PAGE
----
Science Stuff and
More Myth Busting
A microchip puts out an RF (radio frequency) signal that can be picked up by a scanner. There are 3 different frequencies used by companies that manufacture pet microchips in the U.S.:
|Photo Wiki Commons, courtesy Helene Gisin.|
Licensed under Creative Commons Share Alike 3.0
FriendChip®, Avid (encrypted)
HomeAgain®/Digital Angel (unencrypted)
AKC Companion Animal Recovery®
AKC Companion Animal Recovery®
The reason I listed all that geeky kHz stuff above is because there's a myth involved here that we're about to bust. The myth is, "OMG, my cat's got the 134 kHz chip and she's going to get euthanized if she runs away and gets picked up by a shelter that only scans for 125 kHz chips!!"
Although individual brands of microchips are designed to work best at their specific frequency, they have quite good readability on other frequencies as well. This is confirmed in FCC government filings which show that scanners marketed as "multi-frequency" are really only single frequency scanners. (see source links at bottom of post)
|a kHz sine wave|
The second myth to bust is the one about radio frequencies causing cancer. First off, your pet is not walking around broadcasting a signal at all times. in fact, it's the scanner itself that sends out a pulse that "excites" the microchip into giving off a sympathetic response.
(Not that kind of excitement, Cathy Keisha. Just sayin'.)
Second, the signal the scanner provokes the microchip into sending out is orders of magnitude less than that cell phone you hold to your ear on a daily basis. Microchips operate in the kilohertz range; your cell phone emits in the gigahertz range. (And no we're not even getting into the cell phone topic here, LOL!)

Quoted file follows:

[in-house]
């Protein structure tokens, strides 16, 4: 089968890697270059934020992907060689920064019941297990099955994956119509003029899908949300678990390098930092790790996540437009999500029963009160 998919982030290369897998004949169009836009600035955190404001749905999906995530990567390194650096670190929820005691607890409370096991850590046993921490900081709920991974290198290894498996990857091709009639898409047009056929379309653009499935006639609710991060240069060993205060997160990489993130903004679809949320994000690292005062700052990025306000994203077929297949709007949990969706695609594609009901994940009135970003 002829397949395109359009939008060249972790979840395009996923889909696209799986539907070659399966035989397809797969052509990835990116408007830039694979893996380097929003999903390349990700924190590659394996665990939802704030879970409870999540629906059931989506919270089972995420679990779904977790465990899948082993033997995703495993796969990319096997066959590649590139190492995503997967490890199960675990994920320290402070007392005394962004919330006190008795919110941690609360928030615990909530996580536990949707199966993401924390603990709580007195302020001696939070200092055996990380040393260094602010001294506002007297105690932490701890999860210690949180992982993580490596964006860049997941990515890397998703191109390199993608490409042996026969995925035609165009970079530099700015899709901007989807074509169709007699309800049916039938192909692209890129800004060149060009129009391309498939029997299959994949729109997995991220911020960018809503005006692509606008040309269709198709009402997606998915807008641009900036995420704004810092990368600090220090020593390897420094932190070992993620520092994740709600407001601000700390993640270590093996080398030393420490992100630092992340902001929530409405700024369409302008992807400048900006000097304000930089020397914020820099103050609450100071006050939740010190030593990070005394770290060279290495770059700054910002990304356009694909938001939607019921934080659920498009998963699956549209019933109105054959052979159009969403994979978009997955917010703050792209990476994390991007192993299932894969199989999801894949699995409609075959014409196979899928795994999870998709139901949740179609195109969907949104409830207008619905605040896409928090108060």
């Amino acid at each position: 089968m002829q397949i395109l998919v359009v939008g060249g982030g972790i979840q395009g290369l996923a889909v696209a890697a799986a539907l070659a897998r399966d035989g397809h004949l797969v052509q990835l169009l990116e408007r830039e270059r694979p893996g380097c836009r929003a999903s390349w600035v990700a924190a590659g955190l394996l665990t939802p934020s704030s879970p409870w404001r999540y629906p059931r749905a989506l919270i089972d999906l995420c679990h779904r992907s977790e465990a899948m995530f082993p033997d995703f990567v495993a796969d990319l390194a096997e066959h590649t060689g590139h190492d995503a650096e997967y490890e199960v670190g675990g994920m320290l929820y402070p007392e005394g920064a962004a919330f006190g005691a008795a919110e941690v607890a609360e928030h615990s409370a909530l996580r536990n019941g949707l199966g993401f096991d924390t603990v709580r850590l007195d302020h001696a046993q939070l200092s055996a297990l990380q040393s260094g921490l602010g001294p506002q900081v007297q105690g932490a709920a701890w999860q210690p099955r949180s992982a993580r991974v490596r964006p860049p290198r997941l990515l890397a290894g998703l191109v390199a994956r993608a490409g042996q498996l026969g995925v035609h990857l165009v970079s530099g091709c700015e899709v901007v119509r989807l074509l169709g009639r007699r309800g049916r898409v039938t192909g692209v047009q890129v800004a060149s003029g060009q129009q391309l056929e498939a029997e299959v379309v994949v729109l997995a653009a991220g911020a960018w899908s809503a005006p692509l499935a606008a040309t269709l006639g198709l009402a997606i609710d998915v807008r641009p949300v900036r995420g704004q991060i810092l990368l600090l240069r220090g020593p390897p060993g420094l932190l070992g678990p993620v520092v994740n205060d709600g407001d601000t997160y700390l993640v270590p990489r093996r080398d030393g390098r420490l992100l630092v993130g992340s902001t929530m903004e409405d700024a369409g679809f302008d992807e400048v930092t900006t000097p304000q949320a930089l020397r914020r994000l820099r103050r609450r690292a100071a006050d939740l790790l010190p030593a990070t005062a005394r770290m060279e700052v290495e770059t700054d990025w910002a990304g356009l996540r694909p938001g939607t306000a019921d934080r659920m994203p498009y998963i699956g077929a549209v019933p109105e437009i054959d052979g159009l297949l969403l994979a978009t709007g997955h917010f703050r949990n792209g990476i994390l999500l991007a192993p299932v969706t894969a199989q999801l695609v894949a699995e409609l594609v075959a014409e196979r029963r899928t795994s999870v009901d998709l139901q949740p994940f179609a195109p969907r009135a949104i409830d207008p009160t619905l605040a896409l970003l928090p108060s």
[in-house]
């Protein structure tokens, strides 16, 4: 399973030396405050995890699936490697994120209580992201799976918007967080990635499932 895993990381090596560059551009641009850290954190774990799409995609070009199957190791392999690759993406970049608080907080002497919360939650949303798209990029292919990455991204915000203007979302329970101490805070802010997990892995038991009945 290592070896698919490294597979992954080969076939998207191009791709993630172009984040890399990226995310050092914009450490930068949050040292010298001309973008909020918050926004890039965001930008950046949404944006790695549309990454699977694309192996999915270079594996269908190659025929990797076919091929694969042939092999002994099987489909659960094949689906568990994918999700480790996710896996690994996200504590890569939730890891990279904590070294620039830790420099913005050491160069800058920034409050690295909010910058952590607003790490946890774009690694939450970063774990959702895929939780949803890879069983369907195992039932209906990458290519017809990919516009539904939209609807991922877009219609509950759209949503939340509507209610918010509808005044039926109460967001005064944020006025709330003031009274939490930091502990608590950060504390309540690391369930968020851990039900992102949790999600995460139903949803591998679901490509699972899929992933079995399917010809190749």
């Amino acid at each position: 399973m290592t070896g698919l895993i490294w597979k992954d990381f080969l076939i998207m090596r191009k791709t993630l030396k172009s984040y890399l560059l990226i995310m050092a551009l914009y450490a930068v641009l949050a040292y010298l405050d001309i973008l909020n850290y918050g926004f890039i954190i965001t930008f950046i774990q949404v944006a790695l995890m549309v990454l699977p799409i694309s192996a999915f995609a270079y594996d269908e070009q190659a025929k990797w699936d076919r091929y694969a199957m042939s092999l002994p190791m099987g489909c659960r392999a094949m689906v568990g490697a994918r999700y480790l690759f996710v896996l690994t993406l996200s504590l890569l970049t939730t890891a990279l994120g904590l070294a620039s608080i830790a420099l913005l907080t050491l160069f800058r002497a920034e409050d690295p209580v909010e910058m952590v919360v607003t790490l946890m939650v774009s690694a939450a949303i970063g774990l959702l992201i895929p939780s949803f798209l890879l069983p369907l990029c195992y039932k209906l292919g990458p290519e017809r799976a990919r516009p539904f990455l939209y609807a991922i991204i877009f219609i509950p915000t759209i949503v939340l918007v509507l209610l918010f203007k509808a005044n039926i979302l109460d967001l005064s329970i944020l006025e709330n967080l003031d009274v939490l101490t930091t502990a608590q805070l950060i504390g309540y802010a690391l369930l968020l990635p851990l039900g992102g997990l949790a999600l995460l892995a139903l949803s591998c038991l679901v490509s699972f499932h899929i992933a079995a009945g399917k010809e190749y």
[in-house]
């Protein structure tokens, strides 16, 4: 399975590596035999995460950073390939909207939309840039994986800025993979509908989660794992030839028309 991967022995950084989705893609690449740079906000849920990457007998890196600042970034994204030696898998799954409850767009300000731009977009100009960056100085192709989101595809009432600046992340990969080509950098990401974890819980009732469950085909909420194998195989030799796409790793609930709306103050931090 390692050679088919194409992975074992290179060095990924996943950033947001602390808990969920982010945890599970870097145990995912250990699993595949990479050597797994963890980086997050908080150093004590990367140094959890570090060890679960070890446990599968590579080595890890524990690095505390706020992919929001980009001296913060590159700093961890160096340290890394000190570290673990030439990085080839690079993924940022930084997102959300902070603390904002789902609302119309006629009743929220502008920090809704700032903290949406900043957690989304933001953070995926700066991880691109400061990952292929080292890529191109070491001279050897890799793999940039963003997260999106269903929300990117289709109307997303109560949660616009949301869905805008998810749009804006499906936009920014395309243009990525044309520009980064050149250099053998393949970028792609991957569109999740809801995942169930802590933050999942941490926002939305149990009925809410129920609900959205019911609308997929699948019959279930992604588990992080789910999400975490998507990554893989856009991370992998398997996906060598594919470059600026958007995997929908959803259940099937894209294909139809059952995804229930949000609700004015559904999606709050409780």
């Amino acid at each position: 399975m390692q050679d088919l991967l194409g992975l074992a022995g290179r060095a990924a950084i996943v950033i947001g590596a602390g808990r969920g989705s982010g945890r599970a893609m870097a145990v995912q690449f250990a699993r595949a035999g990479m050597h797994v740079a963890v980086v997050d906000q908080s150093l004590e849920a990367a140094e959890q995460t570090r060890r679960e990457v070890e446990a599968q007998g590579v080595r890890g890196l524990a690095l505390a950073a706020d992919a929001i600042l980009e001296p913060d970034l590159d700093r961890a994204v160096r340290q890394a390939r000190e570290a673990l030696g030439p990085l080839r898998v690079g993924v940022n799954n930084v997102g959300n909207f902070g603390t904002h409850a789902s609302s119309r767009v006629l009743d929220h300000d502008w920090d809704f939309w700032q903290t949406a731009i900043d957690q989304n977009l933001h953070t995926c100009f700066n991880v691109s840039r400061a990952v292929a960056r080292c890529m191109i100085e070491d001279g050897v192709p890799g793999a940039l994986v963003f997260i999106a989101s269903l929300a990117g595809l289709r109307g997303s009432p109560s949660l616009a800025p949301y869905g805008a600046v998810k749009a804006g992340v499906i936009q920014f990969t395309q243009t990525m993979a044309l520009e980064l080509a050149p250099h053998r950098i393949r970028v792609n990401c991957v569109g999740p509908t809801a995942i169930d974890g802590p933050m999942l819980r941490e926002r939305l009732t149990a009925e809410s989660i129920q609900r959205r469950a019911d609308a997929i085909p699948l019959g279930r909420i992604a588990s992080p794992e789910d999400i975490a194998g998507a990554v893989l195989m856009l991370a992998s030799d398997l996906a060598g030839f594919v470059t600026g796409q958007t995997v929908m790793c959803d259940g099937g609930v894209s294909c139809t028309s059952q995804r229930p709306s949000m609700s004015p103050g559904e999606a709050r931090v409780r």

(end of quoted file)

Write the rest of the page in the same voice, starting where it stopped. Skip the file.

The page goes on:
Other really good reasons to microchip
Probably the most compelling argument I've ever seen for microchipping your pet occurred this past February -- when I watched the apartment complex where Amy and Kathi lived (Sebastian the Sensitive Soul and CJ's Paw Pad) go up in flames.
As those of you who have followed our blog for some time know, twenty apartments were destroyed in that fire. A fire that was so bad, the fire inspector told Amy, that "the building was lost before we even arrived."
Police were racing against time to save lives. They were going around kicking doors in. Animals raced out, some never to be found again. One cat, though, was microchipped. His owners were not home at the time of the fire. They lost everything they owned -- except their cat, who was returned to them days later.
In an emergency like a fire or a natural disaster such as the Joplin tornado -- the first anniversary of which we'll be commemorating next week -- your pet can be separated from you in the blink of an eye. A microchip might be the only way they find their way back to you.
Worth it? You bet.
source: U.S. FCC database search form
(Submit the form with "Grantee Code" and "Product Code" for each individual scanner; for the new universal Digital Angel/HomeAgain Scanner, still operating at 125 kHz (0.125 megahertz) codes "C5S" and "HS9250L"; for a recent AVID scanner, operating at 134.2 kHz (0.1342 megahertz), codes "IOL" and "-134-AV1034I" .)